Serpentinite (the rock composed of serpentine) is many things to many people. To geologists it is a clue to understanding the deep interior of the Earth, and evidence of complex chemical interactions at depth and at the earth's surface. A wide variety of minerals are associated with serpentine, including the ore minerals of chromite, cinnabar (mercury), magnesite, platinum, nickel, and yes, chrysotile asbestos. To the biologist, serpentine soils represent a unique environment that has given rise to dozens of endemic species found nowhere else on earth. It has become controversial because of a bill in the California legislature to end its status as the state rock (Senate Bill 624). I've covered the reasons and the arguments elsewhere, and in the face of a well-funded drive for the bill from vested interests, and indifference from members of the state Assembly, I have only the platform of the geoblogosphere to make a difference. This week and for the foreseeable future, expect to see pictures of this unique feature of California geology. I'm following the lead of WestCenter and others on the geotwitter feed #CAserpentine.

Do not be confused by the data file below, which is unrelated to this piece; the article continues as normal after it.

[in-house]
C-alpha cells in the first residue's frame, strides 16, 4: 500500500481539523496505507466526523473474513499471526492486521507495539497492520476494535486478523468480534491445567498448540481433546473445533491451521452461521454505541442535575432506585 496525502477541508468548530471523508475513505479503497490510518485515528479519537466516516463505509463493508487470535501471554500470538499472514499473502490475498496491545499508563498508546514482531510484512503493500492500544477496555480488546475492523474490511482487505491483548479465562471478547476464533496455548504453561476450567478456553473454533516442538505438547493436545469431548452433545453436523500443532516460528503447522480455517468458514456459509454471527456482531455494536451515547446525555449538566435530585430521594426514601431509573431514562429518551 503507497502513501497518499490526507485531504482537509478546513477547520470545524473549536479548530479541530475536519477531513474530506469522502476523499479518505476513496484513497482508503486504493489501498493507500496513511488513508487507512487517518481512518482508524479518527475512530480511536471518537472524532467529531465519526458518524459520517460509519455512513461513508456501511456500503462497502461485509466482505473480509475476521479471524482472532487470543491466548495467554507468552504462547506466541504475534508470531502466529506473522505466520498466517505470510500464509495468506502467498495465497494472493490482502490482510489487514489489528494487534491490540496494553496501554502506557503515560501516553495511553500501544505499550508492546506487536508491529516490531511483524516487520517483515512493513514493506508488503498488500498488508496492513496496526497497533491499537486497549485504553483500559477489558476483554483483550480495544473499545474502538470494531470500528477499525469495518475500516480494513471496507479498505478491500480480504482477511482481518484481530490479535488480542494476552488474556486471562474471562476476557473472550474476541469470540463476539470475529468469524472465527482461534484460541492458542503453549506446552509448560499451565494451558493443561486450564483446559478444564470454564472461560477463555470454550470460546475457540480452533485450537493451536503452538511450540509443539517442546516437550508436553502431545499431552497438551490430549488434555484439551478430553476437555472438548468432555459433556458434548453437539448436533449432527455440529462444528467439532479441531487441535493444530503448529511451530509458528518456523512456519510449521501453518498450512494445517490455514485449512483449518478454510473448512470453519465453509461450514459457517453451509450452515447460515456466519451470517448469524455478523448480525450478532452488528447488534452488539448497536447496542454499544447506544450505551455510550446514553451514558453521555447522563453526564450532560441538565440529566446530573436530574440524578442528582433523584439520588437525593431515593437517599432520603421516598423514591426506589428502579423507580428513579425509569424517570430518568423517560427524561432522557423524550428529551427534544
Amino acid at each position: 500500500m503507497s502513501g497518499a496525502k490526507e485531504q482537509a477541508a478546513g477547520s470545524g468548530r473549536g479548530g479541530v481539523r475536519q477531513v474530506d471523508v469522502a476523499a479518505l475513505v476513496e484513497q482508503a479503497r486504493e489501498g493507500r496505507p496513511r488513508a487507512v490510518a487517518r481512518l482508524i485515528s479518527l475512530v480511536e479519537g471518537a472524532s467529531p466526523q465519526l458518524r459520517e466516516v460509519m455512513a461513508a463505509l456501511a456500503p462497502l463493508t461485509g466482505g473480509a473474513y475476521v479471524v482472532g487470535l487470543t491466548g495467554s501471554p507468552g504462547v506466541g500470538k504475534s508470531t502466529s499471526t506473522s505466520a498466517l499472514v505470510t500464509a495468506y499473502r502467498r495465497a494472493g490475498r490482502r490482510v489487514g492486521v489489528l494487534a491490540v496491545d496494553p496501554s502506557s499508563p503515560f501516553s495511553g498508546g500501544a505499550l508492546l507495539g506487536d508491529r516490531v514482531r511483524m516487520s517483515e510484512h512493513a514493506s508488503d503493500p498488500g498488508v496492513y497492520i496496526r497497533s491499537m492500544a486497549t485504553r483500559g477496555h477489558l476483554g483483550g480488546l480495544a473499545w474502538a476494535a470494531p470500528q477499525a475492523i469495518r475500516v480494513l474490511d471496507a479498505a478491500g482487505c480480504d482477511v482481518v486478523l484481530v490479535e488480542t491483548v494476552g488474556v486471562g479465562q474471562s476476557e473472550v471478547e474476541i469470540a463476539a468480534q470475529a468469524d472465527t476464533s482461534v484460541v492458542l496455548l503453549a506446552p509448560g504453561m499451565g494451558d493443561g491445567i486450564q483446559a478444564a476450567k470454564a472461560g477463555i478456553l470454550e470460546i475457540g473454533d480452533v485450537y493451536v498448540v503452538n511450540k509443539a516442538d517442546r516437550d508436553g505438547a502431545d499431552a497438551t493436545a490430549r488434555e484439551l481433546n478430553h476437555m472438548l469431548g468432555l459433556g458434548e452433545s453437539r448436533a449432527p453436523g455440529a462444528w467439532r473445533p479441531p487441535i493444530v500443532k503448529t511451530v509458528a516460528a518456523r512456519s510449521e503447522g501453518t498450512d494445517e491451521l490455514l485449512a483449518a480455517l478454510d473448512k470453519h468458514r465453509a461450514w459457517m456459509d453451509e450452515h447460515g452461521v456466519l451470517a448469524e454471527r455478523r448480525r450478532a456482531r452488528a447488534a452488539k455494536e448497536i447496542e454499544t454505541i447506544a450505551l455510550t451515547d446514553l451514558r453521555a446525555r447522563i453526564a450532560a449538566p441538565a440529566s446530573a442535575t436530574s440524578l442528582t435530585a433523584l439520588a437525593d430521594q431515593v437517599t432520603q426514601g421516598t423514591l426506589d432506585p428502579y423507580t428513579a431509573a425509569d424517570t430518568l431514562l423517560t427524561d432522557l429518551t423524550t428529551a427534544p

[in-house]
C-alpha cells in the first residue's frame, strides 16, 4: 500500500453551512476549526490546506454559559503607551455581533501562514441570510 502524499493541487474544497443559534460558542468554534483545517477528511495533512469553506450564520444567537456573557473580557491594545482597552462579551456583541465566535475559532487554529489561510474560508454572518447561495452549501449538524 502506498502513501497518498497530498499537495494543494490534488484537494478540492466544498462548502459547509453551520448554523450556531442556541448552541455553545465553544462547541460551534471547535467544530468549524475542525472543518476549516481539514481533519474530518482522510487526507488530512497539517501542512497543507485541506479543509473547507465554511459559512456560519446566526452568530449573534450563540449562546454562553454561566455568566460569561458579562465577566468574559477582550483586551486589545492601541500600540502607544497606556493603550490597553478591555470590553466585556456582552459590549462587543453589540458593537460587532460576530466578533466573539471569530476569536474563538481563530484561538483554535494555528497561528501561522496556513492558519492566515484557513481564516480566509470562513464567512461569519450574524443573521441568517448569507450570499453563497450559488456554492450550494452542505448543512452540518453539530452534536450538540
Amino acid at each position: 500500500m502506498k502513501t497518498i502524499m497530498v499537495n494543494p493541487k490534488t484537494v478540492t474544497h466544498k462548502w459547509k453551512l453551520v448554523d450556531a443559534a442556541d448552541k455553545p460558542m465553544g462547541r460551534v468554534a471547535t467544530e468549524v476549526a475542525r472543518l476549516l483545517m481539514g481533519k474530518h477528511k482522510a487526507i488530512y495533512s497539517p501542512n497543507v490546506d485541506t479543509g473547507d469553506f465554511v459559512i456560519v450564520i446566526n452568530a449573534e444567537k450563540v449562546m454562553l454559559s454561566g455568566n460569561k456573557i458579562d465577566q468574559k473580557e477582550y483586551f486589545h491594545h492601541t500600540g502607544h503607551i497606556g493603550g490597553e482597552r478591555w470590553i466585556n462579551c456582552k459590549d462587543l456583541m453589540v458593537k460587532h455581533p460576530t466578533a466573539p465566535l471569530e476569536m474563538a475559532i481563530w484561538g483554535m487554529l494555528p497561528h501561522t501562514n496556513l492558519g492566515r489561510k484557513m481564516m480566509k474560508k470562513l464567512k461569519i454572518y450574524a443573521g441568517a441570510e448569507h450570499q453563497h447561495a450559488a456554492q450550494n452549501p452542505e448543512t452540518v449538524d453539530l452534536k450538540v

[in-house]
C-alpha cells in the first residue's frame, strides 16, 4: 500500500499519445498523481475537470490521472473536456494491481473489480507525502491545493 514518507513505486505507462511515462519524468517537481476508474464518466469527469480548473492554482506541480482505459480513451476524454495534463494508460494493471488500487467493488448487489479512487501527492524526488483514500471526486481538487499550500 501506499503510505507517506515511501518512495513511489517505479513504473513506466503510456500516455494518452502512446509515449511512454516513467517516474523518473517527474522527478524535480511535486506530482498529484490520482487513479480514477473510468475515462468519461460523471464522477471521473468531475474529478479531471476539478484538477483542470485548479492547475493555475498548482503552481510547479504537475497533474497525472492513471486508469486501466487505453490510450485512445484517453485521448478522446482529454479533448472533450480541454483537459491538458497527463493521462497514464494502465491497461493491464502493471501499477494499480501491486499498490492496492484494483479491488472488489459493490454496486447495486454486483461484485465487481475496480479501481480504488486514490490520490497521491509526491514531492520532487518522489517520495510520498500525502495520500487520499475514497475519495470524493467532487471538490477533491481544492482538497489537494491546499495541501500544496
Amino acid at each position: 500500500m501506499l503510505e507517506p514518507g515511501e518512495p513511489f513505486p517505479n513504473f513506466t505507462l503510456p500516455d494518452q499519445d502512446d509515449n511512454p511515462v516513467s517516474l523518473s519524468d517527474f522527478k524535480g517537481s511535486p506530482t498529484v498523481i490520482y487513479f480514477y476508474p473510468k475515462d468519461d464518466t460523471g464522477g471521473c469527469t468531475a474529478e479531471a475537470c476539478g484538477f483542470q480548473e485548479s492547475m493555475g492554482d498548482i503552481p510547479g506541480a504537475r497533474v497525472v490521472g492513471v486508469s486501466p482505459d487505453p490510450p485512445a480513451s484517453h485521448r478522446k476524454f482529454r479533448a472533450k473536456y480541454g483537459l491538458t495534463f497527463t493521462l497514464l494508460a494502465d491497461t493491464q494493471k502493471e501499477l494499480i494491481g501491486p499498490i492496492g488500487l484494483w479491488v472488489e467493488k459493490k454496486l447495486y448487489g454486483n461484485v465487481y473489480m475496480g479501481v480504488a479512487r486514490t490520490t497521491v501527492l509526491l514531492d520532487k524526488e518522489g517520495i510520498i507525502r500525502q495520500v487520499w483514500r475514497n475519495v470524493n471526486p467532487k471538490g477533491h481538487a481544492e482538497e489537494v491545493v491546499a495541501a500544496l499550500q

Today's picture is a field of monkeyflowers in the Red Hills Reserve near the Mother Lode town of Chinese Camp. It was early spring and grass was growing everywhere else, but not on the serpentine.